I became more familiar with *Socrates when I was living in Tokyo, Japan using the Socratic Method to teach businessmen how to use the English they spoke more conversationally. Today Socrates came to mind when I shared the Test Of Three with a friend who is developing a philosophy of her own.
“Socrates, do you know what I just heard about one of your students?”
“Wait a moment,” Socrates replied. “Before you tell me I’d like you to pass a little test. It’s called the Test of Three.”
“Test of Three?”
“That’s right,” Socrates continued. “Before you talk to me about my student let’s take a moment to test what you’re going to say. The first test is Truth. Have you made absolutely sure that what you are about to tell me is true?”
“No,” the man said, “actually I just heard about it.”
“All right,” said Socrates. “So you don’t really know if it’s true or not. Now let’s try the second test, the test of Goodness. Is what you are about to tell me about my student something good?”
“No, on the contrary…”
“So,” Socrates continued, “you want to tell me something bad about him even though you’re not certain it’s true?”
The man shrugged, a little embarrassed.
Socrates continued. “You may still pass though, because there is a third test – the filter of Usefulness. Is what you want to tell me about my student going to be useful to me?”
“No, not really.”
“Well,” concluded Socrates, “if what you want to tell me is neither True nor Good nor even Useful, why tell it to me at all?”
Socrates made a critical mistake!
I can see the wisdom in not wanting to pollute his mind with rumors and conjecture. I’m very much of the same mind. Still, I would propose these questions as things to ask as well, or as replacements for the original questions.
1) Who told you?
This cuts directly to the heart of the issue and allows us to give context to what we hear. It also puts the person who wants to give you information in what should not be a difficult position, but often is. It establishes a chain of custody for what you are about to hear.
I’m often privy to lots of information, both personally and privately. I’ve been able to avoid being manipulated by asking people who bring me information “Who told you what you are about to tell me?” before they can even finish the first sentence.
Miraculously, more than half the time the answer is “Never mind.”
What I’ve found is that very few people want to be held accountable for what they say. When you put them in a position to realize that you may do your own fact checking, liars evaporate and grumble as they fade away.
This is also a great way to force people to expose themselves as insidious troublemakers that need to be cut from my social and professional circle.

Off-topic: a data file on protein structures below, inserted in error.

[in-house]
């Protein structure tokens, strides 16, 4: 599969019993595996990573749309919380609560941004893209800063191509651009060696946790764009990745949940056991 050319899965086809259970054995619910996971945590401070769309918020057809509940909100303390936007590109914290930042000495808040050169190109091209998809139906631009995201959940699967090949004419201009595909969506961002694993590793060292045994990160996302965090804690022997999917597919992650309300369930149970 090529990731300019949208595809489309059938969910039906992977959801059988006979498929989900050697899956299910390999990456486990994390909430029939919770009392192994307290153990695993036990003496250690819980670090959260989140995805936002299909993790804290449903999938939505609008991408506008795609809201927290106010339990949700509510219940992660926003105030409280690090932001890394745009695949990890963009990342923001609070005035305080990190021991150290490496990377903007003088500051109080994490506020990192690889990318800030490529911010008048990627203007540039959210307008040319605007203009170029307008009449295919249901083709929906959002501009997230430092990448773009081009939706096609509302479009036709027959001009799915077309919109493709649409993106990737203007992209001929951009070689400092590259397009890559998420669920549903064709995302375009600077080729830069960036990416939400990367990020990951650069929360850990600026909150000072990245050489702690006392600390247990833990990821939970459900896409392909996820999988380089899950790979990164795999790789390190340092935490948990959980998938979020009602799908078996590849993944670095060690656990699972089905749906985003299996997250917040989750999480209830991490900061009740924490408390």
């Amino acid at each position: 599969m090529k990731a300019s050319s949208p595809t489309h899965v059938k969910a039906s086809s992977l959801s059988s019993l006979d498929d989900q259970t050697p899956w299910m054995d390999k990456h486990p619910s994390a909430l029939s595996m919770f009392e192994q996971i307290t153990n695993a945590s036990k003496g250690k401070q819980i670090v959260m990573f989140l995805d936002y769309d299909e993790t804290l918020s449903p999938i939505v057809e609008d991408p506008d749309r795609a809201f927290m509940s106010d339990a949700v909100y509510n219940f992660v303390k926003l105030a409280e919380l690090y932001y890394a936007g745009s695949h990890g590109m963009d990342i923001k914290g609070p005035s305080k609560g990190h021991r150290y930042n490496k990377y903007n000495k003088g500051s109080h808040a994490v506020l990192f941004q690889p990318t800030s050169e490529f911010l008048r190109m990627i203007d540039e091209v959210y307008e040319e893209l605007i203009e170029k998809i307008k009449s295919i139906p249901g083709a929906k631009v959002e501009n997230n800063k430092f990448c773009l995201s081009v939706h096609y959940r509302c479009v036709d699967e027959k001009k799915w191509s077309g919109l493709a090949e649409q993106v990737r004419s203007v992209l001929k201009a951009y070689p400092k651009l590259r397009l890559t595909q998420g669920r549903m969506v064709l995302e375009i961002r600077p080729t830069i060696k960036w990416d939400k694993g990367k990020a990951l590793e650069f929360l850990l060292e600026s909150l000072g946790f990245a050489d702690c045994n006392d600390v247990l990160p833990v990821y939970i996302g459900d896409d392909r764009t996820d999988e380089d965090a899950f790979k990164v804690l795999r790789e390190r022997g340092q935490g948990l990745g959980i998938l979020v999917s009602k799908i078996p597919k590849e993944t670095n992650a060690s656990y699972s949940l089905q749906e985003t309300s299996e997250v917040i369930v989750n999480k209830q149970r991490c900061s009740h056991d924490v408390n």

2) When did they tell you?
The agent provocateur that tried to manipulate Socrates said he “Just heard.” That could mean this year, or 5 minutes ago. It’s a thin, malleable way to measure time that is not specific.
I’d ask for a specific time.
Remember, it’s not enough to be able to state accurately what you know and where you got the information. Without a timetable, the context can be skewed. Many an opportunist has waited until it was strategically advantageous to reveal something that could have helped others.
3) Don’t you have a history of gossip/snitching?
If the person bringing me this information is a righteous man, he will be angry and offended! This is the most difficult part of my Watts Triple Filter.
I will have already taken into account whether I think this person is someone I should listen to. It’s interesting to see how people who do have a history of being information brokers and manipulators react to that question. The usual replies are some variation of “Well I am only trying to help!”, “This time it’s different,” and/or “How dare you question my authenticity?!”
How these questions help me!
If I have someone who comes to me with information they:
1) Have no problem with me checking out on my own.
2) Gave me in a timely fashion.
3) Are willing to tell me specifically where the information originated.
4) Is someone who has no history of speaking poorly of others in real life or online.
If they meet all the above criteria, I have found someone who may be on the path to being a true friend.
I value, cherish, and protect these people. There are very few of them in the world.
*Note: This story is also attributed to an unnamed Arab scholar. I attributed it to Socrates because I found far more references. Still, just because lots of people say it, doesn’t mean it is true.
Be sure to check out the talk I had with Glen Brauer, who heads Philosophy Dinners!
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